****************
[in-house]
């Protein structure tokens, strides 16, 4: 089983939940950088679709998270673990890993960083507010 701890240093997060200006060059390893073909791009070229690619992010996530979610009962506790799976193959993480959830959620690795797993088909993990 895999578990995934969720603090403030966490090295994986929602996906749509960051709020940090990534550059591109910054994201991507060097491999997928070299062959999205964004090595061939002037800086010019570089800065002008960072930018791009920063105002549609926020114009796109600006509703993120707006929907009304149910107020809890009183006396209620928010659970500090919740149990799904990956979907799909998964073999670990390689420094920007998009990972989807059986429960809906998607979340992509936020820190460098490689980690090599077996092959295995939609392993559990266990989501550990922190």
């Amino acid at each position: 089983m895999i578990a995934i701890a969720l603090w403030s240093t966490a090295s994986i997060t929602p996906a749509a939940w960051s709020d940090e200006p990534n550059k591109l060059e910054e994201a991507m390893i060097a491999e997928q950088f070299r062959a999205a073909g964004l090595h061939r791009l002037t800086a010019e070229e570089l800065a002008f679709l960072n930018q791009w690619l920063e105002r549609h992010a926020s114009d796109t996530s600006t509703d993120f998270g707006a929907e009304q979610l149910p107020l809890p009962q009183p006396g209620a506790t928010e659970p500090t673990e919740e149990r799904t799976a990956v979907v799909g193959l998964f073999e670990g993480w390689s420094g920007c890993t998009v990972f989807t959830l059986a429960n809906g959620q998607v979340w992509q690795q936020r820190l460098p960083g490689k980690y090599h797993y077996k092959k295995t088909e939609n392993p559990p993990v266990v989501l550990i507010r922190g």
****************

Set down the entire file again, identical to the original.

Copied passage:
[in-house]
């Protein structure tokens, strides 16, 4: 089983939940950088679709998270673990890993960083507010 701890240093997060200006060059390893073909791009070229690619992010996530979610009962506790799976193959993480959830959620690795797993088909993990 895999578990995934969720603090403030966490090295994986929602996906749509960051709020940090990534550059591109910054994201991507060097491999997928070299062959999205964004090595061939002037800086010019570089800065002008960072930018791009920063105002549609926020114009796109600006509703993120707006929907009304149910107020809890009183006396209620928010659970500090919740149990799904990956979907799909998964073999670990390689420094920007998009990972989807059986429960809906998607979340992509936020820190460098490689980690090599077996092959295995939609392993559990266990989501550990922190």
């Amino acid at each position: 089983m895999i578990a995934i701890a969720l603090w403030s240093t966490a090295s994986i997060t929602p996906a749509a939940w960051s709020d940090e200006p990534n550059k591109l060059e910054e994201a991507m390893i060097a491999e997928q950088f070299r062959a999205a073909g964004l090595h061939r791009l002037t800086a010019e070229e570089l800065a002008f679709l960072n930018q791009w690619l920063e105002r549609h992010a926020s114009d796109t996530s600006t509703d993120f998270g707006a929907e009304q979610l149910p107020l809890p009962q009183p006396g209620a506790t928010e659970p500090t673990e919740e149990r799904t799976a990956v979907v799909g193959l998964f073999e670990g993480w390689s420094g920007c890993t998009v990972f989807t959830l059986a429960n809906g959620q998607v979340w992509q690795q936020r820190l460098p960083g490689k980690y090599h797993y077996k092959k295995t088909e939609n392993p559990p993990v266990v989501l550990i507010r922190g």